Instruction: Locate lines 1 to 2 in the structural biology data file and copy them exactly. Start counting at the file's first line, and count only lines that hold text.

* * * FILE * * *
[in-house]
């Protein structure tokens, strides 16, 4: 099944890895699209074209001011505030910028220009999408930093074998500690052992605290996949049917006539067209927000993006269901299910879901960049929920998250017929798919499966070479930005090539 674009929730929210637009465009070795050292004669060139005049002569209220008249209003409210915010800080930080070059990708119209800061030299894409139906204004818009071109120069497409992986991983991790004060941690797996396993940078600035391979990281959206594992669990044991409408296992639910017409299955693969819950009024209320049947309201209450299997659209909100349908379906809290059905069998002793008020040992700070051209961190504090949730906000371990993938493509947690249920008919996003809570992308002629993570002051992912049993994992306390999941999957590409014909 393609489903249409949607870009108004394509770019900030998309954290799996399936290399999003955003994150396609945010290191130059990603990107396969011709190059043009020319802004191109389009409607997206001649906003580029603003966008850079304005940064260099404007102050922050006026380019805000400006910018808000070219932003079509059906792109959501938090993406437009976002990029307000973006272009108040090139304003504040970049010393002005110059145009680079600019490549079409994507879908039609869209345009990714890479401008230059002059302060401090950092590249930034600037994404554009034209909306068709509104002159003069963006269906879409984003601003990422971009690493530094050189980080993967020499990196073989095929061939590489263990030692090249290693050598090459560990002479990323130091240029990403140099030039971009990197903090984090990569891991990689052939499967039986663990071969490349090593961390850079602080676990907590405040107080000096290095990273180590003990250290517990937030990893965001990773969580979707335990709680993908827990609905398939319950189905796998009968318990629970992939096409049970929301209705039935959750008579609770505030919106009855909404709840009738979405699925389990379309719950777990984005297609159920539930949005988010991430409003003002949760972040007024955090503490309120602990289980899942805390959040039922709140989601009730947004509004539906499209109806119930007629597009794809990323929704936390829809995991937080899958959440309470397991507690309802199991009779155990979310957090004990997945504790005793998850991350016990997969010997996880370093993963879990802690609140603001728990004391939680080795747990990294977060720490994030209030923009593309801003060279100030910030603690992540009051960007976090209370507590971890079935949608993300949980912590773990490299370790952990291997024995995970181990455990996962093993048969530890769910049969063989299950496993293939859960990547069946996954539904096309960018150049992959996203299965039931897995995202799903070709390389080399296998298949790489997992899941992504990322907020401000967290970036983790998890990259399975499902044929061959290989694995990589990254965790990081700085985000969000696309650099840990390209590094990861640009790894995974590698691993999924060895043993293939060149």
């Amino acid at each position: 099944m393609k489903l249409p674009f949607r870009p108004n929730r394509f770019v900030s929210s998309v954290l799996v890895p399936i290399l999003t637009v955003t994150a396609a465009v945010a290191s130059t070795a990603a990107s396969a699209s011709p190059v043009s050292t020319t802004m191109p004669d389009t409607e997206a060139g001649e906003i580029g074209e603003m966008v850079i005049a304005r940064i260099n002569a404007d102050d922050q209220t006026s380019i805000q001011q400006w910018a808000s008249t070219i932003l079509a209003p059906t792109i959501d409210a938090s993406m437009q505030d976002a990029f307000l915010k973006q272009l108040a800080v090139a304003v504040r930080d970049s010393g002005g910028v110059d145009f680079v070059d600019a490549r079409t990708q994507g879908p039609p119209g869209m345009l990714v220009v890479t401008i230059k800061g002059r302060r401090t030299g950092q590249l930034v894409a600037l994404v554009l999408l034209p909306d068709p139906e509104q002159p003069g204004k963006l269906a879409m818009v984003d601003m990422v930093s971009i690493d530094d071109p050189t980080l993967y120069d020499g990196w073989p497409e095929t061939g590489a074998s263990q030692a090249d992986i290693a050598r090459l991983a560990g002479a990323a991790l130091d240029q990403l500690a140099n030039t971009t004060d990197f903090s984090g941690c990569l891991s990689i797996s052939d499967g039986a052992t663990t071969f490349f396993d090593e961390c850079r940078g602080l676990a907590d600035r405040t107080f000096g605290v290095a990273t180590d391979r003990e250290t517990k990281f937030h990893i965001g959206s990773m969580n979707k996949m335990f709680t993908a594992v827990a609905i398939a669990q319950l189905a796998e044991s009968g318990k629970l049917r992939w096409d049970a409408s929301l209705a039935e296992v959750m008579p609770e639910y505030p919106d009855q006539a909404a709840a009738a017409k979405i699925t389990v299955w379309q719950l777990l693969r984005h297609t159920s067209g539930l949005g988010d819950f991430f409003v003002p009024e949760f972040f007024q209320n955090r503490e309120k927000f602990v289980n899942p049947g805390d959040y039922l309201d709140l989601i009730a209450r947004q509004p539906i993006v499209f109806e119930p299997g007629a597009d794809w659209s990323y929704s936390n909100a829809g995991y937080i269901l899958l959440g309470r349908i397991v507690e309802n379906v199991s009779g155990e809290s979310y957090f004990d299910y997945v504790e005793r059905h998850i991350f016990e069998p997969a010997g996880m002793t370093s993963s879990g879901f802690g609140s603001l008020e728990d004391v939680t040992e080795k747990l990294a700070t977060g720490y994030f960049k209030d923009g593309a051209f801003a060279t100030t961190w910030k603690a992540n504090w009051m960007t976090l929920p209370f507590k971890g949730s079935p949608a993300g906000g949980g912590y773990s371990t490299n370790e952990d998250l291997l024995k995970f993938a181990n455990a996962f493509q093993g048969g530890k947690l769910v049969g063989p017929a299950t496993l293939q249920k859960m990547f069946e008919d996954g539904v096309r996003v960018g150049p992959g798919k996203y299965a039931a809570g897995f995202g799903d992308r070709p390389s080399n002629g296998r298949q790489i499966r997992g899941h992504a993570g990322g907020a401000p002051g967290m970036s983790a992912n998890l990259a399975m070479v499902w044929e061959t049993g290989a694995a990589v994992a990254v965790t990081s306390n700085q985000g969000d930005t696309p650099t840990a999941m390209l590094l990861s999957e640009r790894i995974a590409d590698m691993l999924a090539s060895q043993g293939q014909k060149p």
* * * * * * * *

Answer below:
[in-house]
């Protein structure tokens, strides 16, 4: 099944890895699209074209001011505030910028220009999408930093074998500690052992605290996949049917006539067209927000993006269901299910879901960049929920998250017929798919499966070479930005090539 674009929730929210637009465009070795050292004669060139005049002569209220008249209003409210915010800080930080070059990708119209800061030299894409139906204004818009071109120069497409992986991983991790004060941690797996396993940078600035391979990281959206594992669990044991409408296992639910017409299955693969819950009024209320049947309201209450299997659209909100349908379906809290059905069998002793008020040992700070051209961190504090949730906000371990993938493509947690249920008919996003809570992308002629993570002051992912049993994992306390999941999957590409014909 393609489903249409949607870009108004394509770019900030998309954290799996399936290399999003955003994150396609945010290191130059990603990107396969011709190059043009020319802004191109389009409607997206001649906003580029603003966008850079304005940064260099404007102050922050006026380019805000400006910018808000070219932003079509059906792109959501938090993406437009976002990029307000973006272009108040090139304003504040970049010393002005110059145009680079600019490549079409994507879908039609869209345009990714890479401008230059002059302060401090950092590249930034600037994404554009034209909306068709509104002159003069963006269906879409984003601003990422971009690493530094050189980080993967020499990196073989095929061939590489263990030692090249290693050598090459560990002479990323130091240029990403140099030039971009990197903090984090990569891991990689052939499967039986663990071969490349090593961390850079602080676990907590405040107080000096290095990273180590003990250290517990937030990893965001990773969580979707335990709680993908827990609905398939319950189905796998009968318990629970992939096409049970929301209705039935959750008579609770505030919106009855909404709840009738979405699925389990379309719950777990984005297609159920539930949005988010991430409003003002949760972040007024955090503490309120602990289980899942805390959040039922709140989601009730947004509004539906499209109806119930007629597009794809990323929704936390829809995991937080899958959440309470397991507690309802199991009779155990979310957090004990997945504790005793998850991350016990997969010997996880370093993963879990802690609140603001728990004391939680080795747990990294977060720490994030209030923009593309801003060279100030910030603690992540009051960007976090209370507590971890079935949608993300949980912590773990490299370790952990291997024995995970181990455990996962093993048969530890769910049969063989299950496993293939859960990547069946996954539904096309960018150049992959996203299965039931897995995202799903070709390389080399296998298949790489997992899941992504990322907020401000967290970036983790998890990259399975499902044929061959290989694995990589990254965790990081700085985000969000696309650099840990390209590094990861640009790894995974590698691993999924060895043993293939060149």